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In 2011, Washington writer Dolen Perkins-Valdez published “Wench,” an unsparing look at the brutal relationships between Southern plantation owners and the slaves they kept as mistresses.
BY Carol Memmott | PUBLICATION The Washington Post
She captured the horrific treatment of these women even as they attempted to maintain their dignity. And now, in her second novel, “Balm,” she tells an equally moving story set in post-Civil War Chicago.
When the Civil War ended and former slaves were able to travel, many of them migrated north in search of work in cities where communities of emancipated blacks were thriving. Perkins-Valdez brings together three memorable characters who, if the War Between the States had not taken place, never would have come together.
Madge is a free-born black woman who leaves her emotionally shut-down mother in rural Tennessee and heads to Chicago to start a new life. Descended from a family of healers, she plans to use her skills to support herself and help others. “She wanted to know what this newfound freedom had in store for a colored woman.”
AUTHOR – Literature & Fiction
Dolen is the author of the New York Times bestselling novel Wench. *USA Today* called the book “deeply moving” and “beautifully written.” *People* called it “a devastatingly beautiful account of a cruel past.” *O, The Oprah Magazine* chose it as a Top Ten Pick of the Month, and NPR named it a top 5 book club pick of 2010.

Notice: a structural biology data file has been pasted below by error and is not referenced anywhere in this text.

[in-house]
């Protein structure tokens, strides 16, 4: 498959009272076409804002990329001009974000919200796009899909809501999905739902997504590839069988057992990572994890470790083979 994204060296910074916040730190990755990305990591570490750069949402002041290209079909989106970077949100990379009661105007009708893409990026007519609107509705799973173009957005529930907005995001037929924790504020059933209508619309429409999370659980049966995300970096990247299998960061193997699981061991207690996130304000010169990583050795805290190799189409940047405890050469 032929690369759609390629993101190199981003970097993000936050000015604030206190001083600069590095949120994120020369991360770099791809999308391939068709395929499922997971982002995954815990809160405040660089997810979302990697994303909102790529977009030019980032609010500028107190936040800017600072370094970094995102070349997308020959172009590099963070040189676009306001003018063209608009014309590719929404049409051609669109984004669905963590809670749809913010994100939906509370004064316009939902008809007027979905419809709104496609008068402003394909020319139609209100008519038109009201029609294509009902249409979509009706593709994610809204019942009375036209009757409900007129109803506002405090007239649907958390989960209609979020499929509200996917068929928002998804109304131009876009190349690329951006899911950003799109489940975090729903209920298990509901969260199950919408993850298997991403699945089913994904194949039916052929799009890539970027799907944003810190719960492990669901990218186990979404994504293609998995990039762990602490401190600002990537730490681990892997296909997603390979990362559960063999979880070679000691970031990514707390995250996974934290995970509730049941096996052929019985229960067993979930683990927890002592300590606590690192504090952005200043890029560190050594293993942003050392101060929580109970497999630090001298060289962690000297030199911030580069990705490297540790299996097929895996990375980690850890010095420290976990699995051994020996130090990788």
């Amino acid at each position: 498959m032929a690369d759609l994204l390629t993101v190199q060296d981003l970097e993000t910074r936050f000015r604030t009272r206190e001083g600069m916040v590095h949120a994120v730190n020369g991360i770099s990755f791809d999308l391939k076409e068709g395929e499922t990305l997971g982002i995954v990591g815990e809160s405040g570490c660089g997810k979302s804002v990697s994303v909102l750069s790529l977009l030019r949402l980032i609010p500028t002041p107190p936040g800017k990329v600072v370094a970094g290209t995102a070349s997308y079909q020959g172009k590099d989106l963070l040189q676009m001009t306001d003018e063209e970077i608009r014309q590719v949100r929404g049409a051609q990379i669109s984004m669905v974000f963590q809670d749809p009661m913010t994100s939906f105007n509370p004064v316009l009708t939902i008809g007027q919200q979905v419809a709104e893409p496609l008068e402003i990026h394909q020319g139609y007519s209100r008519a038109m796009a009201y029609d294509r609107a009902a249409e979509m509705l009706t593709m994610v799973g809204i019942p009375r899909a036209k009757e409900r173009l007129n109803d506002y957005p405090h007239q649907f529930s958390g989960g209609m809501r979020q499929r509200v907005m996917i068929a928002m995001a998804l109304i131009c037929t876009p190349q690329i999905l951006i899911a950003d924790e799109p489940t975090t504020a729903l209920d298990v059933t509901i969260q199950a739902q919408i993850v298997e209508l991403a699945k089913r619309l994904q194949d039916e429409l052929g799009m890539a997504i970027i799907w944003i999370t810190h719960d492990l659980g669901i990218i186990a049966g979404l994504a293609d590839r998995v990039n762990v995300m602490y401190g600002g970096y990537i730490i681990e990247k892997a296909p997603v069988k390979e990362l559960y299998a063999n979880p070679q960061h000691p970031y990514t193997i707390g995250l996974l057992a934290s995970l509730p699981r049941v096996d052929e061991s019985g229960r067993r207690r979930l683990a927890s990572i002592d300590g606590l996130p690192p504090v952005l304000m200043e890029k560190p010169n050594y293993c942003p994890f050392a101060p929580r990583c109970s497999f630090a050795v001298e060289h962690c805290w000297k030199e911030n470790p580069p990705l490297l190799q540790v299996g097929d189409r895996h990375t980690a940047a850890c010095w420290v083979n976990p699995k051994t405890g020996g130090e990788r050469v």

Dolen wrote the introduction to an edition of Solomon Northup’s Twelve Years a Slave that was a New York Times bestseller.
Dolen’s fiction has appeared in The Kenyon Review, StoryQuarterly, StorySouth, and elsewhere. In 2011, she was a finalist for two NAACP Image Awards and the Hurston-Wright Legacy Award for fiction. She was also awarded the First Novelist Award by the Black Caucus of the American Library Association. Dolen received a DC Commission on the Arts Grant for her forthcoming second novel BALM.
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